The reaction between zinc and copper(II) oxide

Description

In this experiment copper(II) oxide and zinc metal are reacted together. The reaction is exothermic and the products can be clearly identified. The experiment illustrates the difference in reactivity between zinc and copper and hence the idea of competition reactions.

Credits

:
This is an experiment from the Practical Chemistry project, developed by the Nuffield Foundation and the Royal Society of Chemistry.
the-reaction-between-zinc...



Apparatus Chemicals

Eye protection

Bunsen burner

Tin lid sitting on a tripod (or a strip of ceramic paper)

Beaker (100 cm3)

Circuit tester (battery, bulb and leads) (Optional)

Safety screens (Optional)

Test-tubes, 2 (Optional – see Procedure g)

Test-tube rack

Access to a balance weighing to the nearest 0.1 g

The quantities given are for one demonstration:

Copper(II) oxide powder (HARMFUL, DANGEROUS FOR THE ENVIRONMENT), 2 g

Zinc powder (HIGHLY FLAMMABLE, DANGEROUS FOR THE ENVIRONMENT), 1.6 g

Dilute hydrochloric acid, approx. 2 M (IRRITANT), 20 cm3

Zinc oxide (DANGEROUS FOR THE ENVIRONMENT), a few grams

Copper powder, a few grams.

Concentrated nitric acid (CORROSIVE, OXIDISING), 5 cm3 (Optional – see Procedure g)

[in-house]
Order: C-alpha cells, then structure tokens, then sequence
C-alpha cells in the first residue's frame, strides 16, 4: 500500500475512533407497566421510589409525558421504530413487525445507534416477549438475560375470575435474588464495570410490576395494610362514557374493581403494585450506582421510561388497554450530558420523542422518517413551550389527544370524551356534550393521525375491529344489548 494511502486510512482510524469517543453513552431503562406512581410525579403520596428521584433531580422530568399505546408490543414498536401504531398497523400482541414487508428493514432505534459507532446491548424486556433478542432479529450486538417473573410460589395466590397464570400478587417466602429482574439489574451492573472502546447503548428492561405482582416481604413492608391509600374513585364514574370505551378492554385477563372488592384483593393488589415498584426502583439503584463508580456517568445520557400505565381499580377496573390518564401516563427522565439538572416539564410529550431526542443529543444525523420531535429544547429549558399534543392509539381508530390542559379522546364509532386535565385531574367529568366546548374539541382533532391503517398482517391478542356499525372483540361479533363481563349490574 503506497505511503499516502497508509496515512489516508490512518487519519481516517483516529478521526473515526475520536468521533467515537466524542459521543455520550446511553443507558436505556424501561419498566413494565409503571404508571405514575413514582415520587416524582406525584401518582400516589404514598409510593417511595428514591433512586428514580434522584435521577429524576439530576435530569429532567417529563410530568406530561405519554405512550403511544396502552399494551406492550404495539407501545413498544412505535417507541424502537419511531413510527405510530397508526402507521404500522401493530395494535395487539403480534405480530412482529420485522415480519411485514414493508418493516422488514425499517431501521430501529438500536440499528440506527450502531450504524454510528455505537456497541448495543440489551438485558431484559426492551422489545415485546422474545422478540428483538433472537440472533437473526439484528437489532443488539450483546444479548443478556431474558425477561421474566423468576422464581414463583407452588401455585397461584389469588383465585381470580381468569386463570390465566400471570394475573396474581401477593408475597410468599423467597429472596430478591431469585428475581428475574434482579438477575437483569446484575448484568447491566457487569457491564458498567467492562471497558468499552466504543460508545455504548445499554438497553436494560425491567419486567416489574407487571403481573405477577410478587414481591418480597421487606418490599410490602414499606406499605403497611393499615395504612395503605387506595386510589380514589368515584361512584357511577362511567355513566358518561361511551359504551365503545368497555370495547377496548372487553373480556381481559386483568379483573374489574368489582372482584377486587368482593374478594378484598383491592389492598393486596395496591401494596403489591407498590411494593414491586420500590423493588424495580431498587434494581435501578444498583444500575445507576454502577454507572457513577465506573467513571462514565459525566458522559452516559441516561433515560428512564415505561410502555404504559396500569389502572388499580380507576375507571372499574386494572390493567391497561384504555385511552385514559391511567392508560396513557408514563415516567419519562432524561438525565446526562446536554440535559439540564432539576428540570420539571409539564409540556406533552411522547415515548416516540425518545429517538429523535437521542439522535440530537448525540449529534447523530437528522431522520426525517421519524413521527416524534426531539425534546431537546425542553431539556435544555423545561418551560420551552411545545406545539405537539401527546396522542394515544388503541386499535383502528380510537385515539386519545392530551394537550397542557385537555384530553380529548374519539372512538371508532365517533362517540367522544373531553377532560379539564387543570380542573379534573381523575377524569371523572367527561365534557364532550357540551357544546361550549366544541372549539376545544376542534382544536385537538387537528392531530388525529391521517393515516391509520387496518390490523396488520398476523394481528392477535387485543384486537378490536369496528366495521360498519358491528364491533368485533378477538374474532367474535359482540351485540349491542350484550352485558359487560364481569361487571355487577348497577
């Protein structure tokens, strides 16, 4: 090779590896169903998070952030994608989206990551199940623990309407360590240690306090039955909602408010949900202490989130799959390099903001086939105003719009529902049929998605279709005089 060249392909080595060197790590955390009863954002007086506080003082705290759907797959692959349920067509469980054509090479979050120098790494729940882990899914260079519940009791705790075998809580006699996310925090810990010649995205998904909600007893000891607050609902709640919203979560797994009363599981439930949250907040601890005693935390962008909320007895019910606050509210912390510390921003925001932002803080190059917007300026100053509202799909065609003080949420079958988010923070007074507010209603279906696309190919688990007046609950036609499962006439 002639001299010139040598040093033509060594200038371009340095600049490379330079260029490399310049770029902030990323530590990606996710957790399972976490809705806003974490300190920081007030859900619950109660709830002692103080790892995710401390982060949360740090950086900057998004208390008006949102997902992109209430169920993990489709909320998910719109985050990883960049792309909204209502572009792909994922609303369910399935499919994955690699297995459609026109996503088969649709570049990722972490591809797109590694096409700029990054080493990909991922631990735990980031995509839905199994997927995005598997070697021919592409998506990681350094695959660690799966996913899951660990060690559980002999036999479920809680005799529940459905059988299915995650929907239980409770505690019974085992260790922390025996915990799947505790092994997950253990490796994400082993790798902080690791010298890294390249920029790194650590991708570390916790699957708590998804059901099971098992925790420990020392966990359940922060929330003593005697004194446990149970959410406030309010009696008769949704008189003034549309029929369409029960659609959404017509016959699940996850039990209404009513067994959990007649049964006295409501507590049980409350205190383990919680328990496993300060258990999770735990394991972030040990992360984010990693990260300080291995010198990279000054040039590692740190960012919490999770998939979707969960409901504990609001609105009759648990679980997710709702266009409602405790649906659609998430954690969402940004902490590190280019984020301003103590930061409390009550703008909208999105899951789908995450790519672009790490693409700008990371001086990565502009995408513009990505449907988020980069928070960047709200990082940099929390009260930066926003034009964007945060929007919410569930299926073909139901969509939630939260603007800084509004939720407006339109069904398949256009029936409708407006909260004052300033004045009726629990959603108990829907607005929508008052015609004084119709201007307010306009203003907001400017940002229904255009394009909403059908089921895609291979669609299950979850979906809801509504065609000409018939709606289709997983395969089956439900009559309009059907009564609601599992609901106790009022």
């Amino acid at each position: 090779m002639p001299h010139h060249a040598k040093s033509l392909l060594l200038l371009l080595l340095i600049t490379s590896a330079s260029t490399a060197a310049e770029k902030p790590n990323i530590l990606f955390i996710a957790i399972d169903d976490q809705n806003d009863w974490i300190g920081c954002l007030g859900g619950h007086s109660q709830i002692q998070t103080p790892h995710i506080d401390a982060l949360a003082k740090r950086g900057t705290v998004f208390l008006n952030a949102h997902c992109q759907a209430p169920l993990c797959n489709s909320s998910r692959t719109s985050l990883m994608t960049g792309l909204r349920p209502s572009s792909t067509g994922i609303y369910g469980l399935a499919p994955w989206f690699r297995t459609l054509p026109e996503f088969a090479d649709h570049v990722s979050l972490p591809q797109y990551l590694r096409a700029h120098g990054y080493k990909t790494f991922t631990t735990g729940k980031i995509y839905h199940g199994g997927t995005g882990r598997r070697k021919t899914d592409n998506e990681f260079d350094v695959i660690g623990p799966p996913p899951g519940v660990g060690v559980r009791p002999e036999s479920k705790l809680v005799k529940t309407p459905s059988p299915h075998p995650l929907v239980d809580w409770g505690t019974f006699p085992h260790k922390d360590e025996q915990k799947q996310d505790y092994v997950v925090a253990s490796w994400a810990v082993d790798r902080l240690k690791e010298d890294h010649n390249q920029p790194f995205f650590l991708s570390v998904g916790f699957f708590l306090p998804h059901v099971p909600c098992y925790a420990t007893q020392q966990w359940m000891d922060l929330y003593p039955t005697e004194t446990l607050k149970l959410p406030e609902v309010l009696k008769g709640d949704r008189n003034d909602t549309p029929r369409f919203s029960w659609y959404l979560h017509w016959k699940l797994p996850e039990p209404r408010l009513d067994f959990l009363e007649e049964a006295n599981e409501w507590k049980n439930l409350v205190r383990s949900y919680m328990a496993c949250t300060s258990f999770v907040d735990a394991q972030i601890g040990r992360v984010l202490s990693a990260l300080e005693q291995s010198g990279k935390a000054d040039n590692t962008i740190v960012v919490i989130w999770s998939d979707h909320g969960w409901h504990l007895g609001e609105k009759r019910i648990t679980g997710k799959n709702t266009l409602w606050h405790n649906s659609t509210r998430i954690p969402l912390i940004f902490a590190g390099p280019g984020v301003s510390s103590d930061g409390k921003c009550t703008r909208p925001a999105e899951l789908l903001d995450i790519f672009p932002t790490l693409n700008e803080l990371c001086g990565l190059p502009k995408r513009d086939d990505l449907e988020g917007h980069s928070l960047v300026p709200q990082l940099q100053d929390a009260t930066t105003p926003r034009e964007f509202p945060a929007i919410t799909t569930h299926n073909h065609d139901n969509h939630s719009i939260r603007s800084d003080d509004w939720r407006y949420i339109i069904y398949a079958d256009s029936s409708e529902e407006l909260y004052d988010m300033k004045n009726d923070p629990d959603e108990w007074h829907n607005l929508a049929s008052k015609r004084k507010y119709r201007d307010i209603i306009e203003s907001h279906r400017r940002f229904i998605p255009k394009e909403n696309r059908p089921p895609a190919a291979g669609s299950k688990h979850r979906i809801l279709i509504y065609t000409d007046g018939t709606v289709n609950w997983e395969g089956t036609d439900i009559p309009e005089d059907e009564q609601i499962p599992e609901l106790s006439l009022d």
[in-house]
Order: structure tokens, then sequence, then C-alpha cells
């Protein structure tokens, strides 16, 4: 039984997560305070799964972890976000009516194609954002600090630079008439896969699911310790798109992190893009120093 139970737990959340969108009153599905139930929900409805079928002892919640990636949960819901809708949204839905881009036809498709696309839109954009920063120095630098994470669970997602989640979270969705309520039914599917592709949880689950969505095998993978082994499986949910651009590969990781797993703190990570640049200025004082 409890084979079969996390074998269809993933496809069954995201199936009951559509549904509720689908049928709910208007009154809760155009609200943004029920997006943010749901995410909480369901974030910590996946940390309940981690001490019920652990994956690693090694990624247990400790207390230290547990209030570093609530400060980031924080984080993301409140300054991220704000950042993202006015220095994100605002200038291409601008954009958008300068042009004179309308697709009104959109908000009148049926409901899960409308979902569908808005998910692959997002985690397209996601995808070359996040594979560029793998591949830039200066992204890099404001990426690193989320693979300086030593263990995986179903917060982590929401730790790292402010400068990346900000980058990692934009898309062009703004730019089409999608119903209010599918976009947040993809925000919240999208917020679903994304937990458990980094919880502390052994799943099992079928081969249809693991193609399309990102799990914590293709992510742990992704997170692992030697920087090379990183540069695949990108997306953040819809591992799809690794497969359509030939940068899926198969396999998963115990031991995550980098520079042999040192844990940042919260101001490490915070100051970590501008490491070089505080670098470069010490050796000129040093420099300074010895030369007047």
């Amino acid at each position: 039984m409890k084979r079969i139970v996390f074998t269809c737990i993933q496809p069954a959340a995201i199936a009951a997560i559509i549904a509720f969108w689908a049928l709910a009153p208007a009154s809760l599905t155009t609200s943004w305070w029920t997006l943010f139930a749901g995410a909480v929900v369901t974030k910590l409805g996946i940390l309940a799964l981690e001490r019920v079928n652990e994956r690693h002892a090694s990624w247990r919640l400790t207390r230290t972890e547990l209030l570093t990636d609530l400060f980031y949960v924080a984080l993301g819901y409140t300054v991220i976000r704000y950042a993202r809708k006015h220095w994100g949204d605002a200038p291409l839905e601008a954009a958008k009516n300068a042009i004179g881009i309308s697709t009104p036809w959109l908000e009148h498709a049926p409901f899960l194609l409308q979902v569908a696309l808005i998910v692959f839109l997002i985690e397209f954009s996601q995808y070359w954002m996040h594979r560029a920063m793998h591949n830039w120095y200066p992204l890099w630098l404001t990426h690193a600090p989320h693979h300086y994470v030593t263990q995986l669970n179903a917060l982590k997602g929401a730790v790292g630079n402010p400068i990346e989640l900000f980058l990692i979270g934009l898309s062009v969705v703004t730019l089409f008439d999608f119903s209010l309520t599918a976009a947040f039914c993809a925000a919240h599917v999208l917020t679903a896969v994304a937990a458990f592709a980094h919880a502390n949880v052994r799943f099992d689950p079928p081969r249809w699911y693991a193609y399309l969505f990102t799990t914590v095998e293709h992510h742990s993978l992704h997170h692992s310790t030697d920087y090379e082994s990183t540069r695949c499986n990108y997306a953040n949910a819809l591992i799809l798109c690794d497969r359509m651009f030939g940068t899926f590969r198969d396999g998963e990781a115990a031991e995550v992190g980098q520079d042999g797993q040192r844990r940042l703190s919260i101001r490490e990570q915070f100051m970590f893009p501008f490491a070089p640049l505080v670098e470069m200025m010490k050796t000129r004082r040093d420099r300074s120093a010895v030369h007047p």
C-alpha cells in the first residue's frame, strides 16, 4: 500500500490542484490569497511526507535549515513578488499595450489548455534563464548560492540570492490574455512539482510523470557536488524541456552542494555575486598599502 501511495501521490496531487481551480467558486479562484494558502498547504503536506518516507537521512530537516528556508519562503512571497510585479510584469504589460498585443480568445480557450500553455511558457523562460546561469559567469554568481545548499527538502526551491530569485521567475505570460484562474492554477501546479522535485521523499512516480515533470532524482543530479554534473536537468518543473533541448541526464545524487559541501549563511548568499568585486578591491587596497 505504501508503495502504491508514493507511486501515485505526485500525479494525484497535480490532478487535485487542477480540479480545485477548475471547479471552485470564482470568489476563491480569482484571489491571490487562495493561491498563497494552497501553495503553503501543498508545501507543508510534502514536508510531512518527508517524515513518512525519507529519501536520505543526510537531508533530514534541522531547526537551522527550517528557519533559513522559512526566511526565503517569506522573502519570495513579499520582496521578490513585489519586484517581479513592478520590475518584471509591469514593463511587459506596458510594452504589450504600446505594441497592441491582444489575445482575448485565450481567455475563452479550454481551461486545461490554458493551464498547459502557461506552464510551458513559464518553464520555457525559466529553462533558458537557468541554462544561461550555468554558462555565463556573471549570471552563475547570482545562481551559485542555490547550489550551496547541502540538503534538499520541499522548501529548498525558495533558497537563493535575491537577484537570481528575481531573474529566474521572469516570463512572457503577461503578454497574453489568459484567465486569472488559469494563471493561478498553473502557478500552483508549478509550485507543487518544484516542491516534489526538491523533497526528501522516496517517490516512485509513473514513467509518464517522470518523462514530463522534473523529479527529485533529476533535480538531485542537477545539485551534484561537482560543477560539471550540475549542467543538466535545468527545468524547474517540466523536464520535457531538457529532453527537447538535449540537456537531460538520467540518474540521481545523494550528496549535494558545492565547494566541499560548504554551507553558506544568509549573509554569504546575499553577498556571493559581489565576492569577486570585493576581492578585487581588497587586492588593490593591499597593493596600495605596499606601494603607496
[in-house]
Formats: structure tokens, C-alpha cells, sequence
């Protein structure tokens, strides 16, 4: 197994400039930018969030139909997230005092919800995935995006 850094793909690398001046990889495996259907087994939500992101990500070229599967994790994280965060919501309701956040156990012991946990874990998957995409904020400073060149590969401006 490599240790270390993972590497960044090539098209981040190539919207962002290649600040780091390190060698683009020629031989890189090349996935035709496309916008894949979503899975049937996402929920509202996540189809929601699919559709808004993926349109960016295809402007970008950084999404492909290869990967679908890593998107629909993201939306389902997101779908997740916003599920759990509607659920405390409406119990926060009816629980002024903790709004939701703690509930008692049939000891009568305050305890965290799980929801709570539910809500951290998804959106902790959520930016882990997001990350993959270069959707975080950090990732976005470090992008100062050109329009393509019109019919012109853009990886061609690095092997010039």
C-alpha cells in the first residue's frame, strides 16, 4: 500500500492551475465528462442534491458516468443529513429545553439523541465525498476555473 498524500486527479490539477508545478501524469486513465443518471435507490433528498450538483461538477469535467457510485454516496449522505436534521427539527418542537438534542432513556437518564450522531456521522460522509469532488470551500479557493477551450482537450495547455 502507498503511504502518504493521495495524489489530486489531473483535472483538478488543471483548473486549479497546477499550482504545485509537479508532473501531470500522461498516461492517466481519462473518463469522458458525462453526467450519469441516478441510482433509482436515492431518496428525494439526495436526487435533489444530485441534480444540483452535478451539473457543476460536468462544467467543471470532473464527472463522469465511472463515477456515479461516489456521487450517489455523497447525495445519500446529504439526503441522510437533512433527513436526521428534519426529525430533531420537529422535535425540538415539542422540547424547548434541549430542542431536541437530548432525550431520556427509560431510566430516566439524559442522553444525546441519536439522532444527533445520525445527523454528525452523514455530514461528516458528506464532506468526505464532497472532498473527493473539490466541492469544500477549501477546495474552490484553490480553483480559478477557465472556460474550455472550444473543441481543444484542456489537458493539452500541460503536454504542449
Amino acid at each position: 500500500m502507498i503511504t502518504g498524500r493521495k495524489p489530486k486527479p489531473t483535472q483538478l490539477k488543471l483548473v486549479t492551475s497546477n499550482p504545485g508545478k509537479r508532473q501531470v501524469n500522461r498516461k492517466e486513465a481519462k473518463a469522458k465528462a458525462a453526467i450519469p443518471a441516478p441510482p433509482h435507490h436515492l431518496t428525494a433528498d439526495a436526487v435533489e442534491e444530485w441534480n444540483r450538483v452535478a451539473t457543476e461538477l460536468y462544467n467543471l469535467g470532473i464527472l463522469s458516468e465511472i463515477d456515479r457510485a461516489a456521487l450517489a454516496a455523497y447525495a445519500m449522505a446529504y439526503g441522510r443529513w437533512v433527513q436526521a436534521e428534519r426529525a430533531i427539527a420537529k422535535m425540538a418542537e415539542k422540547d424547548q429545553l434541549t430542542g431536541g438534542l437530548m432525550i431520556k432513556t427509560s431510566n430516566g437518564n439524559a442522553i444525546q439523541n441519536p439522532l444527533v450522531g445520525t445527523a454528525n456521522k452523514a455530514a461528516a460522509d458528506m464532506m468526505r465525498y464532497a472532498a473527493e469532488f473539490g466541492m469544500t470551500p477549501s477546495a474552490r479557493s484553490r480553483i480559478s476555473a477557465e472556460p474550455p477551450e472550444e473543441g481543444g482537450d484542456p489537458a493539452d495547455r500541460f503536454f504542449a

Refer to Health & Safety and Technical notes section below for additional information.

 


Read our standard health & safety guidance





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In this experiment copper(II) oxide and zinc metal are reacted together. The reaction is exothermic and the products can be clearly identified. The experiment illustrates the difference in reactivity between zinc and copper and hence the idea of competition reactions.

ADDITIONAL INFORMATION

This is a resource from the Practical Chemistry project, developed by the Nuffield Foundation and the Royal Society of Chemistry. This collection of over 200 practical activities demonstrates a wide range of chemical concepts and processes. Each activity contains comprehensive information for teachers and technicians, including full technical notes and step-by-step procedures. Practical Chemistry activities accompany Practical Physics and Practical Biology.

The experiment is also part of the Royal Society of Chemistry's Continuing Professional Development course: Chemistry for non-specialists